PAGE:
When you’ve found this suitable water how do you fish it? For starters you don’t splash around in the water, – take it quietly. Start fishing at the top of the water – cast onto the bar and feel the bottom. Let the spoon drift off into the deeper water and slowly retrieve. You have to “feel” the gear close to the bottom and retrieve accordingly.
At the top of the hole, water will be calmer and slower so you will be likely to get snagged but this area is always worthwhile fishing early in the morning or after the water has been left for a while and the salmon might be resting there. After each cast take a meter step downstream and cast out to the bar each time. This way, every square metre where a fish could be is covered.
Don’t cast into the centre of the hole and don’t thrash your spoon on the water if you get rubbish on the hook. Take it off by hand. Both these activities disturb any fish that are there.
As you move further downstream the bar will become deeper with more flow of water so you cast further upstream to get that spoon close to the bottom. If necessary you might only have to touch the reel handle to keep the spoon working as your gear swings around to the edge where you will have quite a lot of line to reel in but don’t rush it. Often you can get a strike close in. Your main strike area is about half way around but remain prepared at all times. I’ve had salmon take as soon as the gear hits the water and as I’ve been lifting the spoon to recast.
Any bump on your retrieve should be treated as a fish biting and you must strike to set the hooks. It soon becomes second nature to automatically strike and when you least expect it, a fish will be hooked. It is important to have the reel tension on a firm setting. You can let it off a bit if a fish starts thrashing around on top of the water but the first requirement is to set the hooks well. Don’t use blunt hooks. I prefer lighter hooks, which I often bend on fish, but I feel they penetrate better.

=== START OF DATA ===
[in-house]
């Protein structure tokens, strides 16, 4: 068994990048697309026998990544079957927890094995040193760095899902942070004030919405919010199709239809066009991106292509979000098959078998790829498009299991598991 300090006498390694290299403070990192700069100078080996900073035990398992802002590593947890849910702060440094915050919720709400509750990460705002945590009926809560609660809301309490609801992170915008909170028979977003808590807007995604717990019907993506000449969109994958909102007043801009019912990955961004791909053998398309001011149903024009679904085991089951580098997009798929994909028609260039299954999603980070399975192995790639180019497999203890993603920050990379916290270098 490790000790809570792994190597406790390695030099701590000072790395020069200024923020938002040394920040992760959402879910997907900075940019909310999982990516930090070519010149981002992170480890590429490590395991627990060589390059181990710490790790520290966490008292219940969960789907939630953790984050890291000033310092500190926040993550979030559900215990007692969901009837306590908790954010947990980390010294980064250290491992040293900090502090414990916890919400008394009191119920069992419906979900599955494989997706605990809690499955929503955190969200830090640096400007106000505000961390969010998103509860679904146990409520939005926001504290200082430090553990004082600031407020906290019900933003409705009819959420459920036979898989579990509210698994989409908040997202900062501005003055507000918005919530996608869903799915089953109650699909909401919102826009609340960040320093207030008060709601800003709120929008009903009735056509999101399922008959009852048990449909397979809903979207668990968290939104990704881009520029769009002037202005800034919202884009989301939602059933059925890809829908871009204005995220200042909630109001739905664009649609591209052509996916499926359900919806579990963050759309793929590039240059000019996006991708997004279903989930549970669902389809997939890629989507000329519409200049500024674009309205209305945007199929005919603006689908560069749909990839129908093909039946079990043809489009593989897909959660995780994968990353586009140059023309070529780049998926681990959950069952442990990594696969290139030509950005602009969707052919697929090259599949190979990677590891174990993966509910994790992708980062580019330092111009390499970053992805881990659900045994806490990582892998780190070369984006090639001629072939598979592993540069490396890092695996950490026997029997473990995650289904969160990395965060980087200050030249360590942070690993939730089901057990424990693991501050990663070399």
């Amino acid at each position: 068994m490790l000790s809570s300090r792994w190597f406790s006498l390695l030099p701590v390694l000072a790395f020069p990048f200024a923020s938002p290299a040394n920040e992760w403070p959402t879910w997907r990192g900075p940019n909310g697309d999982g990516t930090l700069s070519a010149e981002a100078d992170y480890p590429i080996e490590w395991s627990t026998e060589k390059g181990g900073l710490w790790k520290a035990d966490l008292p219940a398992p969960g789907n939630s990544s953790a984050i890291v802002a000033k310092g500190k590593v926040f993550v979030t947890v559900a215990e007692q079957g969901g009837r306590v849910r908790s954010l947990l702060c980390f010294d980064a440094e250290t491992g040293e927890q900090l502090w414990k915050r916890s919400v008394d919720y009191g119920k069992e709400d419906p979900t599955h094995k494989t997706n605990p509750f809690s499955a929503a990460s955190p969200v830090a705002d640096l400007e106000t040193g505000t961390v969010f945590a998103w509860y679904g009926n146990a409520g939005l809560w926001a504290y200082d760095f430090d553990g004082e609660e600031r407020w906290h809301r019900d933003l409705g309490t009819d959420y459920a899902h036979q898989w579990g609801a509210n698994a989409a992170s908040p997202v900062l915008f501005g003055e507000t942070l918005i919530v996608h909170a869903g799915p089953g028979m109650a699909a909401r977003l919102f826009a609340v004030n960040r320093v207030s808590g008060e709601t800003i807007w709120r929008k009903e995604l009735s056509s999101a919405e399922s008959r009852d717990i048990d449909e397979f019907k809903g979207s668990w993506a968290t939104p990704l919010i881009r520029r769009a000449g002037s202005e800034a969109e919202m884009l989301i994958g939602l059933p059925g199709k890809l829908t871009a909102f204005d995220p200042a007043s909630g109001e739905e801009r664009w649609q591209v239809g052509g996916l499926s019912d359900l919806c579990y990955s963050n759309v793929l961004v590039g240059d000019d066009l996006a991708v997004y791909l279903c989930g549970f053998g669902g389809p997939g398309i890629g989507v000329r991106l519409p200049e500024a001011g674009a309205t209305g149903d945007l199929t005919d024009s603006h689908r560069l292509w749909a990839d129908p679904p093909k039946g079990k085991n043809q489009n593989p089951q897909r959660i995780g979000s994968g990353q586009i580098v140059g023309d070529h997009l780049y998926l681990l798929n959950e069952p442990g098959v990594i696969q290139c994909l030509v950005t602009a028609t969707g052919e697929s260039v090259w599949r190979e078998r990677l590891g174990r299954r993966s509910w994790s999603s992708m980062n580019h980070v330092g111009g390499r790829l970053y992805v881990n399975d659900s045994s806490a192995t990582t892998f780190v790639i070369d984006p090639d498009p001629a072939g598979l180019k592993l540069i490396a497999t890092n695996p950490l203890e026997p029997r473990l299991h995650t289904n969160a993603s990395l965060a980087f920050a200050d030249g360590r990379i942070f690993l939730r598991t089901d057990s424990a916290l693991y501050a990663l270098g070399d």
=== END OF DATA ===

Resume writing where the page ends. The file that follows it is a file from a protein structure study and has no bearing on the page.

From the foregoing I have tried to stress you must cover the water consistently, you cast the same distance and move downstream to cover all the water where a fish might be. Some people prefer to stand in one place and this is necessary if several people are fishing the same water. However, you still must cast consistently to cover the water to best intercept a salmon as it goes past.
How often do we see fishermen lying around on the shingle when there hasn’t been much action and then spring into a frenzy of fishing when one of the consistent anglers catches a fish? You have to keep working and it can be both tiring and be rewarding.
I also like to see the odd salmon rising to keep up enthusiasm. I haven’t got too much patience and if I’ve fished through suitable water two or three times without a touch or seeing a fish, I’ll move off and try to find another suitable spot.